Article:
12 Page 6 satisfactorily implementing a measure or agreement referred to in subsection (a), the Trade Representative shall determine what further action the Trade Representative shall take under section 301(a). For purposes of section 301, any such determination shall be treated as a determination made under section 304(a)(1). (2) WTO DISPUTE SETTLEMENT RECOMMENDATIONS. If the measure or agreement referred to in subsection (a) concerns the implementation of a recommendation made pursuant to dispute settlement proceedings under the World Trade Organization, and the Trade Representative considers that the foreign country has failed to implement it, the Trade Representative shall make the determination in paragraph (1) no later than 30 days after the expiration of the reasonable period of time provided for such implementation under paragraph 21 of the Understanding on Rules and Procedures Governing the Settlement of Disputes " Section 305(a)(1) provides that, "Except as provided in paragraph (2), the Trade Representative shall implement the action the Trade Representative determines under section 304(a)(1)(B), subject to the specific direction, if any, of the President regarding such action" "by no later than 30 days after the date on which such determination is made" According to Section 305(a)(2)(A), however, "the [USTR] may delay, by not more than 180 days, the implementation" of any action under Section 301 in response to a request by the petitioner or the industry that would benefit from the Section 301 action or if the USTR determines "that substantial progress is being made, or that a delay is necessary or desirable to obtain United States rights or satisfactory solution with respect to the acts, policies, or practices that are the subject of the action". 31 III. CLAIMS OF PARTIES 3.1 In the light of the considerations set out above and of the general principles laid down in Article 3.7 of the DSU, the European Communities requests the Panel to find that: (a) inconsistently with Article 23.2(a) of the DSU: - Section 304(a)(2)(A) of Trade Act of 1974 requires the USTR to determine whether another Member denies US rights or benefits under a WTO agreement irrespective of whether the DSB adopted a panel or Appellate Body finding on the matter; and - Section 306(b) requires the USTR to determine whether a recommendation of the DSB has been implemented irrespective of whether proceedings on this issue under Article 21.5 of the DSU have been completed; 29 Section 306(b), 19 U.S.C. 2416(b). 30 Section 305(a)(1), 19 U.S.C. 2415(a)(1). 31 Section 305(a)(2)(A), 19 U.S.C. 2415(a)(2)(A).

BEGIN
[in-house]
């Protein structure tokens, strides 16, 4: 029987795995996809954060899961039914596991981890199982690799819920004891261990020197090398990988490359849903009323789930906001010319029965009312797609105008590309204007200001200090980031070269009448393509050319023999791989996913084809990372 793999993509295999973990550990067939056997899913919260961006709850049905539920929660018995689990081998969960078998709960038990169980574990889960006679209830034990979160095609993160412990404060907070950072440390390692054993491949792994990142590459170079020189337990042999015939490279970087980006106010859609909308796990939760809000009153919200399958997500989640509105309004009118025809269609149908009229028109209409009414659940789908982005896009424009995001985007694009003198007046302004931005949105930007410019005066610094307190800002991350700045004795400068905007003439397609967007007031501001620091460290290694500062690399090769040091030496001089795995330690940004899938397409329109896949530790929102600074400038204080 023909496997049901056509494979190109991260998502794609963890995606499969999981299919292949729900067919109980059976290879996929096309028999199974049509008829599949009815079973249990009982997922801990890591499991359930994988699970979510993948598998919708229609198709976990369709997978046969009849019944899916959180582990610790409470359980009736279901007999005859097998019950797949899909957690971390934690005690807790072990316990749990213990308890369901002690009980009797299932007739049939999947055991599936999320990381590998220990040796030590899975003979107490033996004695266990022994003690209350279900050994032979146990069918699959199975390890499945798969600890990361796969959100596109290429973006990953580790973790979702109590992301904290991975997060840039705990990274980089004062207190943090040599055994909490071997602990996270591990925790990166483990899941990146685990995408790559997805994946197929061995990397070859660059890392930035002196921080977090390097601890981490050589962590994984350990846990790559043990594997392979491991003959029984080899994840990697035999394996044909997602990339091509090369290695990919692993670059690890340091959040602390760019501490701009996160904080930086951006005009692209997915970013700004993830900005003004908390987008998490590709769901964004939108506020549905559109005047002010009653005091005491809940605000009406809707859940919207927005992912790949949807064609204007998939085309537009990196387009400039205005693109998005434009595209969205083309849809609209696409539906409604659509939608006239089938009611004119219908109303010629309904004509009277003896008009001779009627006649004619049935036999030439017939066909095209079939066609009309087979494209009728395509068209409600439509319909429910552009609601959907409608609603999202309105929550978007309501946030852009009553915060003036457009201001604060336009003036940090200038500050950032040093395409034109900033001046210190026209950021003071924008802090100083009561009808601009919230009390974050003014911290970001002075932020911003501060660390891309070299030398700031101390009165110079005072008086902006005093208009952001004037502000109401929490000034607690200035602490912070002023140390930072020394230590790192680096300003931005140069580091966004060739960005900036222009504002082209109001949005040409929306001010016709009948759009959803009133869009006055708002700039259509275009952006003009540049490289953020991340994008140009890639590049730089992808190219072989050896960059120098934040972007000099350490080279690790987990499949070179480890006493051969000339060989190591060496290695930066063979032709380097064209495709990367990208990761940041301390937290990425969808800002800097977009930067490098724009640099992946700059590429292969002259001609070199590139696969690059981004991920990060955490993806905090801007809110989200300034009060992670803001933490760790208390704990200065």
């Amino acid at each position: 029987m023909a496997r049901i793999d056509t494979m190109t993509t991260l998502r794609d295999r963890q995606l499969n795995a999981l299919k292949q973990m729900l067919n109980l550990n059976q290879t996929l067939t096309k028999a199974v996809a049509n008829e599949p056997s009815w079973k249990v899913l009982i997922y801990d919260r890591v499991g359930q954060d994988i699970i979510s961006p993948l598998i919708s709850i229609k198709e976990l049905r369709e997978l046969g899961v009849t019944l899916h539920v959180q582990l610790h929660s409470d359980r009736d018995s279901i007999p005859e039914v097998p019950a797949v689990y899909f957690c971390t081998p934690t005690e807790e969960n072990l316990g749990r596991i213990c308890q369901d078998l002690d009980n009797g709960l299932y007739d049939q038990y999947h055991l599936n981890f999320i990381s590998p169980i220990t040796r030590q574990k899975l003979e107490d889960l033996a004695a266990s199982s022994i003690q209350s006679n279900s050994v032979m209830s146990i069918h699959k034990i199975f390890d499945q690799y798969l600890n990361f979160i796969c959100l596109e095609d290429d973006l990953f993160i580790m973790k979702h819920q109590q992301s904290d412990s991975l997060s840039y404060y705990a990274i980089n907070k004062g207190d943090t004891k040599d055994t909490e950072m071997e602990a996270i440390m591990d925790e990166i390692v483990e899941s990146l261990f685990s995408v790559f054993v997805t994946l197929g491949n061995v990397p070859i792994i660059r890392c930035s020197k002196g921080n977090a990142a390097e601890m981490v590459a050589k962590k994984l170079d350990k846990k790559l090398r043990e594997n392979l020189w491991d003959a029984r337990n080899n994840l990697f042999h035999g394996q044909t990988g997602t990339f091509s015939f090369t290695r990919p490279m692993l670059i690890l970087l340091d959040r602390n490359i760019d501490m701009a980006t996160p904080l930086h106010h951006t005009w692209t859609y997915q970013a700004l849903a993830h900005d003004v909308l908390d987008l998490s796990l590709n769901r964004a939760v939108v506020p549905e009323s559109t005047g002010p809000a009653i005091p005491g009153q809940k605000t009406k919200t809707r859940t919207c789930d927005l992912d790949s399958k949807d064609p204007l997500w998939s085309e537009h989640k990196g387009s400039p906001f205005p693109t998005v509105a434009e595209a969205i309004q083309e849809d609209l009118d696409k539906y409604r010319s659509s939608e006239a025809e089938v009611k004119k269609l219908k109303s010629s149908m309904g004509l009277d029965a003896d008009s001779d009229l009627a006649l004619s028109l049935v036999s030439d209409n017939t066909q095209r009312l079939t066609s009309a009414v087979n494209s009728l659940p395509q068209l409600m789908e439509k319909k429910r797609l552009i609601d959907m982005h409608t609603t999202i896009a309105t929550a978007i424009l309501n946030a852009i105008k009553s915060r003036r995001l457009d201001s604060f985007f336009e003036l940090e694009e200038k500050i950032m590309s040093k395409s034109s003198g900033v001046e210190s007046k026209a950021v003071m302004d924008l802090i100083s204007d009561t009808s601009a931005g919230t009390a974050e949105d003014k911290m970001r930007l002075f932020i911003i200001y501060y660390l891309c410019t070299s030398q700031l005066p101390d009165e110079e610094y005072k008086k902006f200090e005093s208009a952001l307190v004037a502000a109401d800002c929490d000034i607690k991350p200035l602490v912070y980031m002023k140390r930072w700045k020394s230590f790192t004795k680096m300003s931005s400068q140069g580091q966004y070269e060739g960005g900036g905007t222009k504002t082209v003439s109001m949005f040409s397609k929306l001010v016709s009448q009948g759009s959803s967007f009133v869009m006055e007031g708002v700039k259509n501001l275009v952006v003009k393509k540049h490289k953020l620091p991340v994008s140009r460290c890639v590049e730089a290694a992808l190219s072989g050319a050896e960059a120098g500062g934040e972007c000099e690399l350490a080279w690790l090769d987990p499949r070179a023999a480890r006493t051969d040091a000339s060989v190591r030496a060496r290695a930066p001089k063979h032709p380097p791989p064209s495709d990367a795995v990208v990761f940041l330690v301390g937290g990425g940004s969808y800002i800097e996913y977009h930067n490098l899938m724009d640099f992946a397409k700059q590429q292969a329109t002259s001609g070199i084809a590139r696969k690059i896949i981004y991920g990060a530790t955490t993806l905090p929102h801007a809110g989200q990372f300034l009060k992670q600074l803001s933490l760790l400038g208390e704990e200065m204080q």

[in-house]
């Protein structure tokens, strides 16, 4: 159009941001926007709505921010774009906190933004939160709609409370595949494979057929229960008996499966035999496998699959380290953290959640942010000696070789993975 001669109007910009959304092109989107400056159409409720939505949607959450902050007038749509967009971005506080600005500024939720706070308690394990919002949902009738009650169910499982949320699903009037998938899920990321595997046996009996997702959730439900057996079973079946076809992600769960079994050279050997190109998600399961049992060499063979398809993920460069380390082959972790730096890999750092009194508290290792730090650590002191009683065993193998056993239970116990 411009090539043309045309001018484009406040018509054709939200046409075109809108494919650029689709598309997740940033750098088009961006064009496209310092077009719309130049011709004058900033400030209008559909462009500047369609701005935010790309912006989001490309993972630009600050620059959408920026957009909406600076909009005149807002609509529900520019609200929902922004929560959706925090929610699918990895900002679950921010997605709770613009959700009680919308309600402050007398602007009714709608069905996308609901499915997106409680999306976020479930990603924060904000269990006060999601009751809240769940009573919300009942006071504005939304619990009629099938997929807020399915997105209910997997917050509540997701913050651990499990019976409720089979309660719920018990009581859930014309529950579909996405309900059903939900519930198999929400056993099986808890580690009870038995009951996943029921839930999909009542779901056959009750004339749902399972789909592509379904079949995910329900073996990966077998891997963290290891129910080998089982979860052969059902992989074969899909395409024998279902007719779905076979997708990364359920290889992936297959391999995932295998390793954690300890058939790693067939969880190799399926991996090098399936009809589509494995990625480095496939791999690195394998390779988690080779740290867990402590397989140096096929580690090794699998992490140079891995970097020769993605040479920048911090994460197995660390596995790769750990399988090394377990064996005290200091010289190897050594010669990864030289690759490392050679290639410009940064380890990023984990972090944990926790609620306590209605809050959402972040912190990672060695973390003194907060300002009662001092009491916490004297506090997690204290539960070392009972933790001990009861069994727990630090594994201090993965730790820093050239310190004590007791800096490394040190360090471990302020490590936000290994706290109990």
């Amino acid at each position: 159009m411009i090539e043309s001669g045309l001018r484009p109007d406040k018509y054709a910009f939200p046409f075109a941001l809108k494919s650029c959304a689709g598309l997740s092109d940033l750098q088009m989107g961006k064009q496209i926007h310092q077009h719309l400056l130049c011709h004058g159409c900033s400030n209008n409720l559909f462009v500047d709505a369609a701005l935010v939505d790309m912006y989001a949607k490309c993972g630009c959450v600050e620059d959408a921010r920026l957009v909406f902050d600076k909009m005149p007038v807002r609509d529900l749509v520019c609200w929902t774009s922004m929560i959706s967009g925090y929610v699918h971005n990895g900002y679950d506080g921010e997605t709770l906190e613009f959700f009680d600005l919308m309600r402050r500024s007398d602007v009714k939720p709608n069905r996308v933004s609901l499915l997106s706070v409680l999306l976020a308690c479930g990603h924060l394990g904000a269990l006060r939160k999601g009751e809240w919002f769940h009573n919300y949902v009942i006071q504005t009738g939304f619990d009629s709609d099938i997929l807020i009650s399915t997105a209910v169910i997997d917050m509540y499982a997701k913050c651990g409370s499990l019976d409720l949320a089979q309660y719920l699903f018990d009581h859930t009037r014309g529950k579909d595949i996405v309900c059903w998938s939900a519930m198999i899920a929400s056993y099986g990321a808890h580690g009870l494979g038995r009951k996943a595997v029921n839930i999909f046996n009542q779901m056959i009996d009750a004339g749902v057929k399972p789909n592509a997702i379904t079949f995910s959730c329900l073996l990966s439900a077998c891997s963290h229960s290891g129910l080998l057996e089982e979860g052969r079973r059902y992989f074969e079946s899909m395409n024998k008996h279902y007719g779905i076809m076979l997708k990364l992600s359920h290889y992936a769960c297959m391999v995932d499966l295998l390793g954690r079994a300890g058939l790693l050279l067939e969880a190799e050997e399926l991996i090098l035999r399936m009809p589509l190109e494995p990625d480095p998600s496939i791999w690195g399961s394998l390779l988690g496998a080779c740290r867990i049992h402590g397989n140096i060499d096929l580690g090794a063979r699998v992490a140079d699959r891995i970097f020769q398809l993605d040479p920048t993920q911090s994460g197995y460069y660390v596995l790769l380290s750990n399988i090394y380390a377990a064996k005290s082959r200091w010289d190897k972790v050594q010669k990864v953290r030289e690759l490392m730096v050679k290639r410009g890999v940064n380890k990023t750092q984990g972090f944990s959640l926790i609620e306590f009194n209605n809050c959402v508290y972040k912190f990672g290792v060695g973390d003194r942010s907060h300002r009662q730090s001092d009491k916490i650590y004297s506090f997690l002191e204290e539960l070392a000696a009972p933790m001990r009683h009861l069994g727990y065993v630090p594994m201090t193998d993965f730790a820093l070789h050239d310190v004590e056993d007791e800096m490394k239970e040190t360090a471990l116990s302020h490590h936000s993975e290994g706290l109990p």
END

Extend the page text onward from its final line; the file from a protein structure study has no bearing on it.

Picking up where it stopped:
13 Page 7 (b) inconsistently with Article 23.2(c) of the DSU: - Section 306(b) requires the USTR to determine what further action to take under Section 301 in the case of a failure to implement DSB recommendations; and - Section 305(a) requires the USTR to implement that action, and this in both instances, irrespective of whether the procedures set forth in Articles 21.5 and 22 of the DSU have been completed; and (c) Section 306(b) is inconsistent with Articles I, II, III, VIII and XI of the GATT 1994 because, in the case of disputes involving trade in goods, it requires the USTR to impose duties, fees or restrictions that violate one or more of these provisions; and to rule on these grounds, that the United States, by failing to bring the Trade Act of 1974 into conformity with the requirements of Article 23 of the DSU and of Articles I, II, III, VIII and XI of the GATT 1994, acted inconsistently with its obligations under those provisions and under Article XVI.4 of the WTO Agreement and thereby nullifies or impairs benefits accruing to the European Communities under the DSU, the GATT 1994 and the WTO Agreement; and to recommend that the DSB request the United States to bring its Trade Act of 1974 into conformity with its obligations under the DSU, the GATT 1994 and the WTO Agreement. 3.2 The United States requests that the Panel reject the EC's claims in their entirety, and find that: (a) (b) (c) (d) (e) Section 304(a)(2)(A) is not inconsistent with Article 23 of the DSU because the EC has failed to demonstrate that it requires the Trade Representative to determine that U.S. agreement rights have been denied in the absence of DSB rulings; Section 306(b) is not inconsistent with Article 23 of the DSU because the EC has failed to demonstrate that it requires the Trade Representative to determine that U.S. agreement rights have been denied; Sections 306(b) and 305(a)(1) are not inconsistent with Article 23 of the DSU because the EC has failed to demonstrate that these provisions require the Trade Representative to suspend concessions without DSB authorization; Section 306(b) is not inconsistent with Articles I, II, III, VIII and XI of the GATT 1994 because the EC has failed to demonstrate that this provision requires the suspension of concessions in a manner inconsistent with DSB authorization; and Sections are not inconsistent with Article XVI:4 because they do not mandate action in violation of any provision of the DSU or GATT 1994, nor do they preclude action consistent with those obligations.